In my state, most homeschooling kids don't expect to receive an actual "high school diploma" so trying to meet the high school requirements are not necessary. Obviously applying for colleges after that point is a little different, but still do-able.

                  How do your parents feel about homeschooling?

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                  • #10
                    Originally posted by EquitationRider View Post
                    In addition to the inconvieniences, I also do not enjoy the day to day routine of traditional school and feel out of place with my classmates who attend class on a regular basis. I plan on working as a professional in the future and want to give myself the best chance possible.
                    Trying not to be a judgemental old person here, however, that's probably how this will sound.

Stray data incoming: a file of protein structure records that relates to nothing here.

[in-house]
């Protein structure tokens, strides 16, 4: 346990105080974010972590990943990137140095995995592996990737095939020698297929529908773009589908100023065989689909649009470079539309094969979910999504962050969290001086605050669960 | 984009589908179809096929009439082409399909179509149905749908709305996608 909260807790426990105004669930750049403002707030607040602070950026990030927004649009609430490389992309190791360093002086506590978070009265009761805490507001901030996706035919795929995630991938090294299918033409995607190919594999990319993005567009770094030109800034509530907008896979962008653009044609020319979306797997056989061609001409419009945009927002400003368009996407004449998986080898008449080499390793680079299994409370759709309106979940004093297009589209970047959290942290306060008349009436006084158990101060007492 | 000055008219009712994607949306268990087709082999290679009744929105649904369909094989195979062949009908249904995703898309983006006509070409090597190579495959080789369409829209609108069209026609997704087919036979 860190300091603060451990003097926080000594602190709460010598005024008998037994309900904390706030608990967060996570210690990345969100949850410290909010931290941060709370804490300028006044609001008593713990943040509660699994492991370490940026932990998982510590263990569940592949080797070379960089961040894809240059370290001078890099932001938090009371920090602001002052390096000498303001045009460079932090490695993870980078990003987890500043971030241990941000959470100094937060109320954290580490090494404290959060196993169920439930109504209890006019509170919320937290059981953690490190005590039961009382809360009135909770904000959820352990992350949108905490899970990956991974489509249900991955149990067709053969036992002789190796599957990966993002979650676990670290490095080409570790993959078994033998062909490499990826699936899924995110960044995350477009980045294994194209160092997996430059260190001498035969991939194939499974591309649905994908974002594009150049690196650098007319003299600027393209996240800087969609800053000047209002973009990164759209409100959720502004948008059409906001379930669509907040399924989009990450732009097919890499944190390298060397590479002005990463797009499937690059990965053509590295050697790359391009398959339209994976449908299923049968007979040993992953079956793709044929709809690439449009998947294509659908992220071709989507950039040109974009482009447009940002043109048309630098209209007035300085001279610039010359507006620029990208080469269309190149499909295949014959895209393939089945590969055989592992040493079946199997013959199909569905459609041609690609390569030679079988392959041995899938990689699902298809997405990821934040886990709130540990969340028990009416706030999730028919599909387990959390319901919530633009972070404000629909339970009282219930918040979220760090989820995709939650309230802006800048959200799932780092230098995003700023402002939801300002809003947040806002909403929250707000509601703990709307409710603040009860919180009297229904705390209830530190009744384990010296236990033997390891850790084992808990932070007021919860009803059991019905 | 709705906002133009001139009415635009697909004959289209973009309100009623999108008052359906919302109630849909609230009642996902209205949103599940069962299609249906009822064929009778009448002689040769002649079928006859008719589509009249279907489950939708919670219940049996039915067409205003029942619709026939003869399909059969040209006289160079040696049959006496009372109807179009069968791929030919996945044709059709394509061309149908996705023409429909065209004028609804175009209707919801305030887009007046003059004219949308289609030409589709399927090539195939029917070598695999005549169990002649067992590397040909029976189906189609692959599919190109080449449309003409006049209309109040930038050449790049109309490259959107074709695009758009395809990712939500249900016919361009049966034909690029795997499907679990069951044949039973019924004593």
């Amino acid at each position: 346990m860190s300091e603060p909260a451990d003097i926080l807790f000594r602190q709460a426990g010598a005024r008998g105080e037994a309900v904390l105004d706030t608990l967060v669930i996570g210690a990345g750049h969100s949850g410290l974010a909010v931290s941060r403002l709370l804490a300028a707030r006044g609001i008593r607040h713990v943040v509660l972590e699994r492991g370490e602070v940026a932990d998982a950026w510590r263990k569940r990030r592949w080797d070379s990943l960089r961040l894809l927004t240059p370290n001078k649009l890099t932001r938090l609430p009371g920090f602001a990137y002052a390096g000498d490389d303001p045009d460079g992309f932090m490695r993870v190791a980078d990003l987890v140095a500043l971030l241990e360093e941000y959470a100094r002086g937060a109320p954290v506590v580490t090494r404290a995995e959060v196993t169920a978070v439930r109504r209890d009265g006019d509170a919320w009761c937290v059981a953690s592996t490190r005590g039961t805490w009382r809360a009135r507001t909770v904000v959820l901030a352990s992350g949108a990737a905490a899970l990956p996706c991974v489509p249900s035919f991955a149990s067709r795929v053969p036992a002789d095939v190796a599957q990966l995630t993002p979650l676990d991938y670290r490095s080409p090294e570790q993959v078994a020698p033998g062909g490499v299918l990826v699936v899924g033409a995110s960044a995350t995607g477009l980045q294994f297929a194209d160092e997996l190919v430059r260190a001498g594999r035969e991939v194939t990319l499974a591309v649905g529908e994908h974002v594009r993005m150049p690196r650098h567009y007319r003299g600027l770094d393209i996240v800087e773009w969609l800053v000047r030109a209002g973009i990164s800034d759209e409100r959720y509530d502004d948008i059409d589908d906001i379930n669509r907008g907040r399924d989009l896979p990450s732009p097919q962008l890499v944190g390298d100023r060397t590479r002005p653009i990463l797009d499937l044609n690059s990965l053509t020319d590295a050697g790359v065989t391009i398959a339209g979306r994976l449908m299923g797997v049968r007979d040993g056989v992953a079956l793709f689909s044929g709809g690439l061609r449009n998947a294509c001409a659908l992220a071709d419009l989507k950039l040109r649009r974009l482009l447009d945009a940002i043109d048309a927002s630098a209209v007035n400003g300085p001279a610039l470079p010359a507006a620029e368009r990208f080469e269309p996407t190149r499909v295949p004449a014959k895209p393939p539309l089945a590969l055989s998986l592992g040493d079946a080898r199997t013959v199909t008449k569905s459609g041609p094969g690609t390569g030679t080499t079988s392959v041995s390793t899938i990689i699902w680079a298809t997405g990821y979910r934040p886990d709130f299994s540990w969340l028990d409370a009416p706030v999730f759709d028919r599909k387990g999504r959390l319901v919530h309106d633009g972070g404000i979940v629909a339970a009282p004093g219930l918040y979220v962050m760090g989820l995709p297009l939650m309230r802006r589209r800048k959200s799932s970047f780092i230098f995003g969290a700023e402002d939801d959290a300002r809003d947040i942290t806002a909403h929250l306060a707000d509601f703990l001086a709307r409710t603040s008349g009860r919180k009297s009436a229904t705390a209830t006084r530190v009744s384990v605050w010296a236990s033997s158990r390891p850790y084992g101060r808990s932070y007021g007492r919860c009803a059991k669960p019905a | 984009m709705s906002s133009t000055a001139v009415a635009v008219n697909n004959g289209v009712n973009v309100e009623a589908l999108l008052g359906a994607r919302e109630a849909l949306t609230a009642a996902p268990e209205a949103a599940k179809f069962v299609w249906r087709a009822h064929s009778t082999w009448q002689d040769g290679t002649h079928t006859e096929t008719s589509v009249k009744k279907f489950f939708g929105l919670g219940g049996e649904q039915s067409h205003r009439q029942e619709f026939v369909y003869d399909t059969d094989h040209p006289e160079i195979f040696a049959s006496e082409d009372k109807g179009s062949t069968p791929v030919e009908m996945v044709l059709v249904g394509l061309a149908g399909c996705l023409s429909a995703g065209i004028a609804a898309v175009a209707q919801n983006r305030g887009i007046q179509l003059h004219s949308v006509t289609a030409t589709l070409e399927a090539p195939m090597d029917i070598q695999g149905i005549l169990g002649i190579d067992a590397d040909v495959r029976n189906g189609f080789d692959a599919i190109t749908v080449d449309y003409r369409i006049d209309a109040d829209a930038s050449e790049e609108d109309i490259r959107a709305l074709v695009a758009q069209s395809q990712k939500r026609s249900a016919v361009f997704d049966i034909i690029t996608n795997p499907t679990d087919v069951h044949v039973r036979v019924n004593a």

I had a conversation with younger member of my family over the holidays, he's a bit older than you, already out of high school. I heard a similar bit from him about why he didn't do well in school, despite being so smart. I doubt that you are the wreck this kid is since you apparently have the self discipline ride well enough to do the working student thing.

                    Besides the book knowledge, much of high school is learning to do what you really don't feel like doing on someone else's schedule. Something my erstwhile family member hasn't quite figured out and has bit him the posterior. Just keep that in mind.
                    Visit my Spoonflower shop

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                    • #11
                      Originally posted by TheJenners View Post
                      Have you searched online? I do not know of any of them personally, but I have heard of "online" high schools, generally marketed towards...um...learning disabilities? People who can't focus in a school room environment. I've seen some commercials for them, anyways, and know of a youth who was booted from his school for consistent drug use who used it to graduate. Not a glowing recommendation, obviously, but then again, I'm not sure why parents are letting a 16/17 year old travel so much that it's conflicting with school.